There are two general rules for high-speed PCB design: physical rules and electrical rules. The so-called physical rules refer to some design rules that the design engineer specifies based on physical dimensions, such as a line width of 4Mil, a line-to-line spacing of 4Mil, and a parallel trace length of 4Mil. The electrical rules refer to design rules regarding electrical characteristics or electrical properties, such as wiring delay control between 1 ns and 2 ns, total crosstalk on a PCB line is less than 70 mV, and so on.
The high-speed router can be further explored by defining physical and electrical rules. Currently, the physical rules (physical rule-driven) high-speed routers on the market include AutoActive RE routers, CCT routers, BlazeRouter routers, and Router Editor routers. In fact, these routers are physical rule-driven autorouters. That is to say, these routers can only automatically meet the physical size requirements specified by the design engineer, and cannot be directly driven by high-speed electrical rules.
Electrical rules directly driven by the high speed router is very important to ensure high-speed design signal integrity, design engineers are always the first to get electrical rules and design specifications are also electrical rules, in other words, our design must ultimately meet the electrical rules It is not a physical rule, and the final physical design meets the electrical rules of the design to be the most essential. Physical rules are only a conversion of component manufacturers or design engineers themselves to electrical rules. We always expect this conversion to be equivalent and one-to-one. This is not the case.
For example, LVDS chips are used to achieve high-speed (up to 777.76Mbps) and long-distance (up to 100M) data transmission. Since the signal swing of LVDS technology is 350mV, the usual design specifications always require the total signal line. The crosstalk value should be less than or equal to 20% of the signal swing, that is, the total amount of crosstalk is 350mV×20%=70mV. This is the electrical rule, where 20% of the percentage depends on the noise margin of the LVDS, which can be found in the reference manual. obtain.
For IS_Synthesizer, the design engineer only needs to specify the crosstalk value on the LVDS signal line, and the wiring can be automatically adjusted and refined to ensure that the electrical performance requirements are met. In the routing process, all surrounding signal lines are automatically considered. The impact of LVDS signals. For physics-based routers, some imaginary analysis and considerations are needed first. Design engineers always think that the crosstalk between signals depends only on the length of the parallel lines between the parallel signals, so it can be used in high-speed circuits. Do some imaginary analysis in the front-end environment of the design. For example, you can assume that the length of the walking line is 2.5 mils, and then analyze the crosstalk between them. This value may not be 70 mV, but you can further adjust and walk the line according to the conclusions obtained. The length, if the length of the parallel line is a certain value, such as 7mil, the crosstalk between the signals is basically 70mV, then the design engineer believes that as long as the length of the differential pair and the length of the walking line is controlled to 7mil range Within such a requirement to meet such electrical characteristics (signal crosstalk value is controlled to within 70mV), the design engineer gets the physical rules of such a high-speed PCB design in the actual physical PCB layout, and the conventional high-speed router can ensure Meet the requirements of this physical size.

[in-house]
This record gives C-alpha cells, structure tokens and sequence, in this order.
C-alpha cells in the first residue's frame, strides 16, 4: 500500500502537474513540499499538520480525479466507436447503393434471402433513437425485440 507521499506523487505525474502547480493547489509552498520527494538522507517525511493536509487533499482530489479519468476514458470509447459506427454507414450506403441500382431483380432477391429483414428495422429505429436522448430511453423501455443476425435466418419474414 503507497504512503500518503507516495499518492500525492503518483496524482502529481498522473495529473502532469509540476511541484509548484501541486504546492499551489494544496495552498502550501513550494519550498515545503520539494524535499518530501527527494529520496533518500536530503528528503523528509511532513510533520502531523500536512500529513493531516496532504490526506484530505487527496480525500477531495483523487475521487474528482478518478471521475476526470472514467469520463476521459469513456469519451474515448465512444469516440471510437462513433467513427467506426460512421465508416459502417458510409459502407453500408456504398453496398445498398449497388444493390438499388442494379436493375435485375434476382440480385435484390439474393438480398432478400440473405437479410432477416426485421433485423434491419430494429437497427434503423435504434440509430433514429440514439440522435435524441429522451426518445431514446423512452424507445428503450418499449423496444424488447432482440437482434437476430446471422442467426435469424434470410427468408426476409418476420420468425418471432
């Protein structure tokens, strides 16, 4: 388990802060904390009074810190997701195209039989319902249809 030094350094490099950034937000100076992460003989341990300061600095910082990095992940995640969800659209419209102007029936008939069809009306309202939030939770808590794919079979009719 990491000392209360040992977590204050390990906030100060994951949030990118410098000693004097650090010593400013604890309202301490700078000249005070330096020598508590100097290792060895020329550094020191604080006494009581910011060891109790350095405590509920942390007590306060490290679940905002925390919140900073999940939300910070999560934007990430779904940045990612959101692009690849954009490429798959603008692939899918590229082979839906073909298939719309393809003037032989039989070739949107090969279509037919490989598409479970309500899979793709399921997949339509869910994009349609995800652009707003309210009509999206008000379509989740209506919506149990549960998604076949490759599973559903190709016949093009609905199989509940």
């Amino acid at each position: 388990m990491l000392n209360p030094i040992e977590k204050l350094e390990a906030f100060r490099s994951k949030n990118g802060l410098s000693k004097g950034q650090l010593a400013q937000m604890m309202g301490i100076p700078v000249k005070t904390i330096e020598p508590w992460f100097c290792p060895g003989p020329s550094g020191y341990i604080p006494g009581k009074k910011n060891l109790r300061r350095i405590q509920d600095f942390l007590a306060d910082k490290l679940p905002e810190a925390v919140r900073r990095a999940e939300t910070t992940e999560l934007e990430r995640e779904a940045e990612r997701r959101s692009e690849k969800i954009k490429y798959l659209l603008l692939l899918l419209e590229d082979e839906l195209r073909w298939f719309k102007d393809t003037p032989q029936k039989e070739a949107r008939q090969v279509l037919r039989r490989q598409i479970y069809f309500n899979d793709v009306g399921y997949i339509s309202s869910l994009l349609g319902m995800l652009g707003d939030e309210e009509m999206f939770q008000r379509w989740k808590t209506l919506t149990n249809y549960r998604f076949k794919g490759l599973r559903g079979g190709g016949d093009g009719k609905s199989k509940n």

There are two problems here: First, the conversion of rules is not the same. First, the crosstalk between signals is not uniquely determined by the length of the traces between parallel signals, but also depends on the direction of the signal and the position of the parallel segments. And a variety of factors such as matching, and these factors may be difficult to predict, or even impossible to fully consider before the actual physical implementation. Therefore, after such a conversion, it is not possible to ensure that the original electrical rules can be satisfied while satisfying these physical rules. This is also one of the reasons why the above-mentioned high-speed routers still do not work properly when the rules are met. Secondly, it is almost impossible to consider multiple effects at the same time when these rules are converted. For example, when considering signal crosstalk, it is difficult to simultaneously consider the influence of all relevant signal lines around. These two aspects determine that high-speed routers based on physical rules will have great problems in the design of high-speed, high-complexity PCB systems, and the high-speed PCB routers driven by real-based electrical rules are better solved. This is a problem.
High-speed PCB board-level, system-level design is a complex process, and signal integrity issues, including signal crosstalk, lead to changes in design concepts, design ideas, design flows, and design tools. Ensuring the rapid discovery of problems in high-speed system design, solving problems, and guiding the prevention of problems in new designs has become the mainstream of today's high-speed system design.